I've read a little bit about on this topic, and came to a conclusion from my experience.
Often at 5th position and up on the G string on violin seem to be filled with wolfnotes and scratchy sounds.
Some people suggested and believe in that the high G can be "played in". I am going to have to start disagreeing with that, because even with my one string melody and scales that I've been working on, my G string and somewhat D string sounds inferior to A and E string at higher positions.
Now, something that people have suggested and worked for me is trying different brand of the strings. Also, soundpost adjustment.
I have noticed on my primary violin, Obligato seemed to make the lower strings full and round, even at higher positions. I've used the set to the point where the strings were staring to fray, and I ended up putting the set on my secondary violin, Eastman VL80, not the top of the line violin.
On VL80, I can go up on G, with consistent sound quality as the lower positions,
On my good violin, with Warchal Karnoel(my violin HATES this set). G string and even D string sounds terrible after 4th and 5th positions respectively.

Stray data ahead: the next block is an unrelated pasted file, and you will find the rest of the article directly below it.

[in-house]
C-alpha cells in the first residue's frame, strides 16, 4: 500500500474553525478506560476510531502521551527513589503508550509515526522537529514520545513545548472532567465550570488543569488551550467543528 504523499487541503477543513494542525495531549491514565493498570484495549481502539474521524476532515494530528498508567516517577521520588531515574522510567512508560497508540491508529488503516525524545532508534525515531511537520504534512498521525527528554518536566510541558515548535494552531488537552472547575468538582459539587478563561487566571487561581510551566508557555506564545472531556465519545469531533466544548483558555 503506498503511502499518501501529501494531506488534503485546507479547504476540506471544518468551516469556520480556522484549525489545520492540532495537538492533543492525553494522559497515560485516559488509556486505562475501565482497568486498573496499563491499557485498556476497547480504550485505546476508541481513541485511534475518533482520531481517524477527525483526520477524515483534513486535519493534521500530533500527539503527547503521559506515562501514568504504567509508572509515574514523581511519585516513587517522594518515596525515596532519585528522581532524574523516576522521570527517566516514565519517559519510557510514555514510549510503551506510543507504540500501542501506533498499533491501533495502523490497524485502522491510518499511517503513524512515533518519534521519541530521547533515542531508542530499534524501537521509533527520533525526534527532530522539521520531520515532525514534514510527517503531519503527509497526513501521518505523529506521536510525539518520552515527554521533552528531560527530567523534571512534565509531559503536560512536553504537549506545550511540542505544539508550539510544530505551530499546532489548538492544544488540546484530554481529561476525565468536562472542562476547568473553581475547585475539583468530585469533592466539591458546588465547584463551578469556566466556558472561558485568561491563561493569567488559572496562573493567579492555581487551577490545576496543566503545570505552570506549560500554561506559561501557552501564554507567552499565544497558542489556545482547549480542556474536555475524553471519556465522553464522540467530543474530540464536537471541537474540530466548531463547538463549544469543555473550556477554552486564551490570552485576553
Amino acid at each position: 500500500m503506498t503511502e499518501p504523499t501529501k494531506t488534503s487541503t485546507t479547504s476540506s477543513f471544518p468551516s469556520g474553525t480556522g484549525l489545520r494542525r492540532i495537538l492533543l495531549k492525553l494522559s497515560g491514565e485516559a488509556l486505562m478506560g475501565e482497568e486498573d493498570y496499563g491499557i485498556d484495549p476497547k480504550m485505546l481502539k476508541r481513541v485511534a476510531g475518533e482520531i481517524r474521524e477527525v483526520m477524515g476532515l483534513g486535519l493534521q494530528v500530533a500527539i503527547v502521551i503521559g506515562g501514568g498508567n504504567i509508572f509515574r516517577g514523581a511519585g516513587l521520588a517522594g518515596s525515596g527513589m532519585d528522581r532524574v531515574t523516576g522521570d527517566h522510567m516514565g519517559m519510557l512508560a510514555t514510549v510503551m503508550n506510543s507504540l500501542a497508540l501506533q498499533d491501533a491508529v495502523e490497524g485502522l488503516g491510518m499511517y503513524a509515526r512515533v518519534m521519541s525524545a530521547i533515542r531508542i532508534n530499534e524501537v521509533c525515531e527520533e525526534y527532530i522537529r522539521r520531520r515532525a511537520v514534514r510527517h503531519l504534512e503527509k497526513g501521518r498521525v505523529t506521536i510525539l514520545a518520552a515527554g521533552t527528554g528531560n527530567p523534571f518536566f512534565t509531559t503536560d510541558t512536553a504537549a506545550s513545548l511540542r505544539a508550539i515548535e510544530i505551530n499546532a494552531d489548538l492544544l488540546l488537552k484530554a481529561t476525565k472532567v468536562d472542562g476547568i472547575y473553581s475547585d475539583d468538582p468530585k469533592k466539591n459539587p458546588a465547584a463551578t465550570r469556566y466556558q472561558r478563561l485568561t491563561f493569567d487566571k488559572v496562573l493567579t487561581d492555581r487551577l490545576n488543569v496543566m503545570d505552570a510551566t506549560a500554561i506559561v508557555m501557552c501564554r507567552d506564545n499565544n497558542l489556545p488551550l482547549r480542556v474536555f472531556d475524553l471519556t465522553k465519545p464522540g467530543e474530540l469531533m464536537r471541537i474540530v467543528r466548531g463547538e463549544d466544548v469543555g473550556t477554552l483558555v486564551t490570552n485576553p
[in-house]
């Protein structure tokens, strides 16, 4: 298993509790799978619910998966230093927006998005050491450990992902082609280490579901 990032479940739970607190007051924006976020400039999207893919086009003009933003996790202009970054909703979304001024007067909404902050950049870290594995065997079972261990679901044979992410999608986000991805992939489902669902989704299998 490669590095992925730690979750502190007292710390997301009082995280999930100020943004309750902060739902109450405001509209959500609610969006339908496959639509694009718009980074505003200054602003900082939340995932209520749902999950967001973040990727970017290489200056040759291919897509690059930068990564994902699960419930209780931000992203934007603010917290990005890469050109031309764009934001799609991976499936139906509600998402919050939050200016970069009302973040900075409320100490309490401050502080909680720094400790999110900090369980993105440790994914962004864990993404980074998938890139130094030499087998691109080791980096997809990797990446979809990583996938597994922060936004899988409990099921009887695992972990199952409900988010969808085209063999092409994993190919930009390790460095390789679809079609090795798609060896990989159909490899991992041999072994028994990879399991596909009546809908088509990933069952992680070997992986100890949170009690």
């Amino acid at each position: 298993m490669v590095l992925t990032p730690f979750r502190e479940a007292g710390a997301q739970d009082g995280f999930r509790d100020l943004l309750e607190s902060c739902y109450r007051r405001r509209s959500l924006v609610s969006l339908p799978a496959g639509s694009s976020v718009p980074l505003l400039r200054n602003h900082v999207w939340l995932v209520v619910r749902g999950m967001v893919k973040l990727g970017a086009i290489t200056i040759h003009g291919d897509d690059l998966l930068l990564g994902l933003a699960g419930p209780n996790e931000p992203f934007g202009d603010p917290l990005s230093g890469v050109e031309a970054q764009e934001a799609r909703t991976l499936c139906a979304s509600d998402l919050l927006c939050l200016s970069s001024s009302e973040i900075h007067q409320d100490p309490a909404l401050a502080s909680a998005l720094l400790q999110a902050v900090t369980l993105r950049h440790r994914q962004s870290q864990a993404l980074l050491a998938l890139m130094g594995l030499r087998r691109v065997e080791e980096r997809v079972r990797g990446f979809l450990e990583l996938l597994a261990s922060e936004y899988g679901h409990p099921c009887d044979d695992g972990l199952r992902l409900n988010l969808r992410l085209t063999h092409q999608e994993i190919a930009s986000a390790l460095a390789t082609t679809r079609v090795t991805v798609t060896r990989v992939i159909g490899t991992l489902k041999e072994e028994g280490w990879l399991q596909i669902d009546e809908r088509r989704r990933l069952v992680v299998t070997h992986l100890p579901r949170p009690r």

I swapped the set to Warchal Brilliant Vintage, now, this feels comparable with Obligatos.
Now, to summarize, I found that the G string at higher position is improved by using specific kind of string and also even heavier bow and small bit of soundpost adjustment?
What do others do to improve your tone quality for higher positions on G string? How do you deal with your scratchy, unpleasant high positions in G string? I'm also curious about the harp shaped tailpieces.
This discussion has been archived and is no longer accepting responses.
Violinist.com is made possible by...
Discover the best of Violinist.com in these collections of editor Laurie Niles' exclusive interviews.